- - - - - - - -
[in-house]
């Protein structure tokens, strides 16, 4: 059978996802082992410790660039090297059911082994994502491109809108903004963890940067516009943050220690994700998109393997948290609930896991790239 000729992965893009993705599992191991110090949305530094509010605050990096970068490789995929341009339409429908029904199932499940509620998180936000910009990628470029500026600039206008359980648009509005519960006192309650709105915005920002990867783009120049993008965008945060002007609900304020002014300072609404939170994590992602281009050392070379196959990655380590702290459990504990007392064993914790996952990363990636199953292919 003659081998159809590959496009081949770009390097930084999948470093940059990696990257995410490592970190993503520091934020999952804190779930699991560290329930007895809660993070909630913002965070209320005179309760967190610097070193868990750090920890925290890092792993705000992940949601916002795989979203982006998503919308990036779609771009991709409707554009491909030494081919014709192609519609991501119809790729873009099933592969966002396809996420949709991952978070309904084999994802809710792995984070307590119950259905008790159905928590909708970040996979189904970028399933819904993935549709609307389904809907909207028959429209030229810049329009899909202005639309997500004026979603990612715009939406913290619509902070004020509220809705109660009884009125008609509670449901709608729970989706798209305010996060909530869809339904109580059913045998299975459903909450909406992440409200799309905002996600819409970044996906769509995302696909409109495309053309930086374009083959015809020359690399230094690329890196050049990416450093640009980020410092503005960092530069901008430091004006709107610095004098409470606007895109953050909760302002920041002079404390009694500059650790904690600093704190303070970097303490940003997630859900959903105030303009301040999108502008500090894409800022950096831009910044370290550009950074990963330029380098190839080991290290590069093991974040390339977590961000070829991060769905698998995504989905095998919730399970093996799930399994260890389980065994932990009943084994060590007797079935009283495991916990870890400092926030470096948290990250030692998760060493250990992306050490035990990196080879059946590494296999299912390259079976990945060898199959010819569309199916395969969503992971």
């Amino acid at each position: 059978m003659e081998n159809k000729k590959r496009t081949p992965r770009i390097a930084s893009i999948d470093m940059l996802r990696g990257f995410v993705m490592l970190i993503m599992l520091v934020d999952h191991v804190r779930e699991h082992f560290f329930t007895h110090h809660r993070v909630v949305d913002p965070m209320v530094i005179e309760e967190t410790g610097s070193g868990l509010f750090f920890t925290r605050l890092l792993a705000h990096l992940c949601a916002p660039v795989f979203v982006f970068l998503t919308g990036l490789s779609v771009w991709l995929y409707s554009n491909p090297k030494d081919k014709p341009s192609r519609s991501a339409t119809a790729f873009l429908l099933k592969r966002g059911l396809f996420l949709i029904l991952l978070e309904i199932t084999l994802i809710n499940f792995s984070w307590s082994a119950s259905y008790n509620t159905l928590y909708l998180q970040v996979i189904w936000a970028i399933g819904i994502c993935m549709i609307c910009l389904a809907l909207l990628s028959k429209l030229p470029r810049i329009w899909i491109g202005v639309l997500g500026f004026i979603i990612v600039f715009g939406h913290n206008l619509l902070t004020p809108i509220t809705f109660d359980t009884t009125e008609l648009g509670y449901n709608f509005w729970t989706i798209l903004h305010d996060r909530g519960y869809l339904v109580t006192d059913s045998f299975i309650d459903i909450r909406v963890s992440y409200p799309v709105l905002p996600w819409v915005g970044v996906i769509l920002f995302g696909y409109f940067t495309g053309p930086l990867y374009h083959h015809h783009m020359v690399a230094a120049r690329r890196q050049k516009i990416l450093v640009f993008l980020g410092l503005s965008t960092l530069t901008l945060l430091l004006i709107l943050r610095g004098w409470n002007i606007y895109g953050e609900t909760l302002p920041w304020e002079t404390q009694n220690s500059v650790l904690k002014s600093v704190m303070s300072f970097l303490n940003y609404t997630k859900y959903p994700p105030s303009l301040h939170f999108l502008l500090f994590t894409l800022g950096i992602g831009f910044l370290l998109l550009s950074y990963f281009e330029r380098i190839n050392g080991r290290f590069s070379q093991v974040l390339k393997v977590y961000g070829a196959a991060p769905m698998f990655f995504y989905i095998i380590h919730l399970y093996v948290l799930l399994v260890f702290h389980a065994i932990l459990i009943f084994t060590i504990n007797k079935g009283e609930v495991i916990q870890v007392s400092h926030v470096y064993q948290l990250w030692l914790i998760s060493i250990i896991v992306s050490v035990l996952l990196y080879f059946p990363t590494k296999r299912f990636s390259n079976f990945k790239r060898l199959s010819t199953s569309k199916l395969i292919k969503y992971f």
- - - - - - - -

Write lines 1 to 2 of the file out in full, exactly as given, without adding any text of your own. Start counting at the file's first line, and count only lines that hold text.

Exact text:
[in-house]
């Protein structure tokens, strides 16, 4: 059978996802082992410790660039090297059911082994994502491109809108903004963890940067516009943050220690994700998109393997948290609930896991790239 000729992965893009993705599992191991110090949305530094509010605050990096970068490789995929341009339409429908029904199932499940509620998180936000910009990628470029500026600039206008359980648009509005519960006192309650709105915005920002990867783009120049993008965008945060002007609900304020002014300072609404939170994590992602281009050392070379196959990655380590702290459990504990007392064993914790996952990363990636199953292919 003659081998159809590959496009081949770009390097930084999948470093940059990696990257995410490592970190993503520091934020999952804190779930699991560290329930007895809660993070909630913002965070209320005179309760967190610097070193868990750090920890925290890092792993705000992940949601916002795989979203982006998503919308990036779609771009991709409707554009491909030494081919014709192609519609991501119809790729873009099933592969966002396809996420949709991952978070309904084999994802809710792995984070307590119950259905008790159905928590909708970040996979189904970028399933819904993935549709609307389904809907909207028959429209030229810049329009899909202005639309997500004026979603990612715009939406913290619509902070004020509220809705109660009884009125008609509670449901709608729970989706798209305010996060909530869809339904109580059913045998299975459903909450909406992440409200799309905002996600819409970044996906769509995302696909409109495309053309930086374009083959015809020359690399230094690329890196050049990416450093640009980020410092503005960092530069901008430091004006709107610095004098409470606007895109953050909760302002920041002079404390009694500059650790904690600093704190303070970097303490940003997630859900959903105030303009301040999108502008500090894409800022950096831009910044370290550009950074990963330029380098190839080991290290590069093991974040390339977590961000070829991060769905698998995504989905095998919730399970093996799930399994260890389980065994932990009943084994060590007797079935009283495991916990870890400092926030470096948290990250030692998760060493250990992306050490035990990196080879059946590494296999299912390259079976990945060898199959010819569309199916395969969503992971």